The Mum My Mum Made Me, Featuring ‘Anonymous’
I recently began a new series about how upbringing influences parenting. It remains to be seen whether it has as great an impact as I imagine, but that’s why I find these interviews so fascinating! I hope you will too.
(If there are any guys reading, please don’t be put off by the title – you’re more than welcome to get involved! I apologise for the un-PC title, but quite simply, I love alliteration. If you have any less sexist suggestions I’d love to hear them!)
This week, we have an anonymous guest, who has an unusual relationship with her mother. They are in contact, but sadly it’s an almost superficial set-up. This lady has chosen to remain unidentified in order that she can be open and frank without causing waves.
1. Can you describe your relationship with your mother today?
I have great difficulty in my relationship with my mother but think that she is totally oblivious to the fact. Some years ago I was given some excellent advice and I no longer try to have a mother/daughter relationship with her but rather treat her as an equal. However, I am always her first port of call when she wants anything, rather than any of my siblings. I feel that she takes advantage of my helpful nature but often appears jealous of the things I do for my children.
2. How does this differ/is this similar to the relationship you had growing up?
Actually, not really very different even though my mother didn’t seem to like me as a child and treated me quite differently to my siblings, she seemed to rely upon me and put responsibilities on me even when I was quite young.
3. In what ways has your relationship with your mother influenced your character and outlook on life?
It makes me determined to express my love for my children and to help them in any way I can. I am fiercely independent and capable, rarely asking anyone for anything for fear of being refused.
I do not have any great expectations or requirements.
4. What’s the biggest lesson you’ve taken from your relationship with your mother?
Hopefully, how not to be a mother. I’m not sure I’ve said that right but I think you will know what I mean!
5. In what ways has that affected your parenting style?
I am fiercely protective and have always tried to demonstrate my unconditional love towards my children. I have also attempted to treat them in as fair a way as possible. That does not always equate to identical treatment though as every child has individual needs and I have tried to fill those as best I can.
6. What’s the best/worst piece of advice your mother ever gave you?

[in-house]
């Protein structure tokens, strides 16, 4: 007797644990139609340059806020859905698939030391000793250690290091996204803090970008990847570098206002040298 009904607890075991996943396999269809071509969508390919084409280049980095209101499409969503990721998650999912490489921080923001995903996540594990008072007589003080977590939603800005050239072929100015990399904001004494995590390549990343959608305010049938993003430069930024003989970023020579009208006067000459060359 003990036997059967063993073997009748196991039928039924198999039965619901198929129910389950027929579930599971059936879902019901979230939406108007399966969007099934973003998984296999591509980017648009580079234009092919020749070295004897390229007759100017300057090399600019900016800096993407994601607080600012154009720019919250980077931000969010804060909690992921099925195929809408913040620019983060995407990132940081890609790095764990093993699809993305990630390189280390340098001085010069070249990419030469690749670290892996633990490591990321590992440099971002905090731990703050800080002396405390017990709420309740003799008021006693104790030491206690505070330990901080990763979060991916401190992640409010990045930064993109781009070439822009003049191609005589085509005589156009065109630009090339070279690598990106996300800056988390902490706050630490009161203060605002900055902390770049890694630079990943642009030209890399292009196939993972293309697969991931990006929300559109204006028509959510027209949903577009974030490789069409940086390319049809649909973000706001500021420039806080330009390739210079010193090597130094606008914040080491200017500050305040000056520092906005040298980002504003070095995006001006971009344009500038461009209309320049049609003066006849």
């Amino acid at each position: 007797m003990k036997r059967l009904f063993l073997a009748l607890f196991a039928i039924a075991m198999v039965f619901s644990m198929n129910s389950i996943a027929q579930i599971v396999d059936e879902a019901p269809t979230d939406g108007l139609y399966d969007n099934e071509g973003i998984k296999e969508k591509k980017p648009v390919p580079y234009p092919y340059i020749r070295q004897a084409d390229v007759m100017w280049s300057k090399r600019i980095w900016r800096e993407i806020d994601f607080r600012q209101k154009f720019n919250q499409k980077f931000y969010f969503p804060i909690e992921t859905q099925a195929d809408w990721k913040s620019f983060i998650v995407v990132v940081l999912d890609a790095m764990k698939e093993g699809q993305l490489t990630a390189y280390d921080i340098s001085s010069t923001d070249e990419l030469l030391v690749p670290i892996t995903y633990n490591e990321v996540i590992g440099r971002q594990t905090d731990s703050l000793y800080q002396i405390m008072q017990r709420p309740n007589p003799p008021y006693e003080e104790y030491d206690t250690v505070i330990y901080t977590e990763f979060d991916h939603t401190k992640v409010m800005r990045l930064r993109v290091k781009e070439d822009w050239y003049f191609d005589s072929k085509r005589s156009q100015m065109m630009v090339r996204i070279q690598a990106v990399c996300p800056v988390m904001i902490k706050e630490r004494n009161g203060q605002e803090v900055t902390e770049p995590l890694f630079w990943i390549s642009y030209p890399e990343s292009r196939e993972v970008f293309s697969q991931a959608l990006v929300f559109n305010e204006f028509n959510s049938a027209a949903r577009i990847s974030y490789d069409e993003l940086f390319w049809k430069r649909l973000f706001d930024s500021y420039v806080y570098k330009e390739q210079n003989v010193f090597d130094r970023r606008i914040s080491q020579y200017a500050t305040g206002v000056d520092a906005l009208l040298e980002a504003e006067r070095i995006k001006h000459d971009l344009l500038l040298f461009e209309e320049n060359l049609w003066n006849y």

That’s really weird; I really can’t remember her ever having given me any advice. She generally comes to me for help.
7. How do you hope to influence your own children as they grow up and become adults, and does this reflect your relationship with your own mother?
My biggest rule has always been honesty as it covers so many things but kindness and fairness are also very high on my agenda, probably because I don’t feel that I experienced these things in my own childhood.
8. Based on your relationship with your mother, what has been your biggest surprise/revelation/epiphany when you became a mum yourself?
That it’s even possible for a mum not to love her child. I adore my children and feel that I get so much love back from them, so I have found it incredibly hard to understand how my mother could have behaved in the fashion she did towards me.
9. Has your mother’s relationship with your children followed a similar pattern to your own relationship with her, or is their relationship very different? How do you feel about that?
Initially it was very apparent that my mother favoured her other grandchildren and that her lack of care towards me carried through to my children. This does seem to have altered with time and although I think that it is still the case, it is nowhere near as evident. I am thankful that my children do not seem to have been particularly disturbed by her behaviour.
10. Can you share a memory about you and your mother which illustrates your relationship?
I think that there have been just two occasions when I have been in desperate situations and asked for her help. One was financial, the other was with childcare and although she was in a position to assist in both instances, she refused each time even though these are areas where she has assisted my siblings on numerous occasions.
With many thanks to our anonymous guest for sharing her difficult story.
If you’d like to take part in the series about how upbringing influences parenting, please email me.